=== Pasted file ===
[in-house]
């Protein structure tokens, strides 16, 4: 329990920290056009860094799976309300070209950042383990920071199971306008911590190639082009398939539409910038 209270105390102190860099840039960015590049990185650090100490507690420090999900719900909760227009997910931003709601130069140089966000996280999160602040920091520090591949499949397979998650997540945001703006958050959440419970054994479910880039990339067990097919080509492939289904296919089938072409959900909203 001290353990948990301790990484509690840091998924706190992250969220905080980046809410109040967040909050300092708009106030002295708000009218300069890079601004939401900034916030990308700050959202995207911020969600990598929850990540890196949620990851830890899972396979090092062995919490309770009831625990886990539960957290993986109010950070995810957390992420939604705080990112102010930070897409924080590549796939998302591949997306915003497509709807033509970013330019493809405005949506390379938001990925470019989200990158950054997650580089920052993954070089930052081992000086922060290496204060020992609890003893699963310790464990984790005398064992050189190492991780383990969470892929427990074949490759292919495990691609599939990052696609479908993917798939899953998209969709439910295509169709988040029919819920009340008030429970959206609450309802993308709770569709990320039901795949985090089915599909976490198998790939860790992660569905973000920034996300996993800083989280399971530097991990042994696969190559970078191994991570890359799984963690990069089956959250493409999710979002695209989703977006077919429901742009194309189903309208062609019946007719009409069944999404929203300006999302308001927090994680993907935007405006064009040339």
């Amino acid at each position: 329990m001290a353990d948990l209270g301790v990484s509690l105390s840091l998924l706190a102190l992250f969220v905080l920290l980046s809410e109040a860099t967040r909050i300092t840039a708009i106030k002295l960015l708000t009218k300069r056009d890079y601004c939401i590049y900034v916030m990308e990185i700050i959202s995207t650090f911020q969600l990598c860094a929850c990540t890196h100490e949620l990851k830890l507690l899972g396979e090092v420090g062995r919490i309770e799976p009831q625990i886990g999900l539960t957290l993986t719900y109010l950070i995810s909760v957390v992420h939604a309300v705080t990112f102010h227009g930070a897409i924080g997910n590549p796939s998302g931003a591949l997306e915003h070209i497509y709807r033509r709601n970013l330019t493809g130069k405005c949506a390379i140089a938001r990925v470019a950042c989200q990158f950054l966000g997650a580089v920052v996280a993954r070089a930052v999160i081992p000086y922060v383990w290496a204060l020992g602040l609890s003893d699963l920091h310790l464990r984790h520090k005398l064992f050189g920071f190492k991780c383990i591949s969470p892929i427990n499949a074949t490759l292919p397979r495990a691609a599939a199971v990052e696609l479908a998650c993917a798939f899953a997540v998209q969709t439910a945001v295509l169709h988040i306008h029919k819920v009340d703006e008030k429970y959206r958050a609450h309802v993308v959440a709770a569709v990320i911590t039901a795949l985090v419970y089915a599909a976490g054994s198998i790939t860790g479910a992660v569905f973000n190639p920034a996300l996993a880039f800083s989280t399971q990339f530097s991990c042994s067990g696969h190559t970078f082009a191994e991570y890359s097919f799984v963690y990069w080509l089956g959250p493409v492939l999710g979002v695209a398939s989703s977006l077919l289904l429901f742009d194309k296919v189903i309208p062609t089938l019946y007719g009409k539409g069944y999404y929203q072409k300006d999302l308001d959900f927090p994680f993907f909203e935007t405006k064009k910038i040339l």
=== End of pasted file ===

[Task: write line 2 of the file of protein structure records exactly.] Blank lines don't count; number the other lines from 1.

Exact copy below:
């Protein structure tokens, strides 16, 4: 329990920290056009860094799976309300070209950042383990920071199971306008911590190639082009398939539409910038 209270105390102190860099840039960015590049990185650090100490507690420090999900719900909760227009997910931003709601130069140089966000996280999160602040920091520090591949499949397979998650997540945001703006958050959440419970054994479910880039990339067990097919080509492939289904296919089938072409959900909203 001290353990948990301790990484509690840091998924706190992250969220905080980046809410109040967040909050300092708009106030002295708000009218300069890079601004939401900034916030990308700050959202995207911020969600990598929850990540890196949620990851830890899972396979090092062995919490309770009831625990886990539960957290993986109010950070995810957390992420939604705080990112102010930070897409924080590549796939998302591949997306915003497509709807033509970013330019493809405005949506390379938001990925470019989200990158950054997650580089920052993954070089930052081992000086922060290496204060020992609890003893699963310790464990984790005398064992050189190492991780383990969470892929427990074949490759292919495990691609599939990052696609479908993917798939899953998209969709439910295509169709988040029919819920009340008030429970959206609450309802993308709770569709990320039901795949985090089915599909976490198998790939860790992660569905973000920034996300996993800083989280399971530097991990042994696969190559970078191994991570890359799984963690990069089956959250493409999710979002695209989703977006077919429901742009194309189903309208062609019946007719009409069944999404929203300006999302308001927090994680993907935007405006064009040339």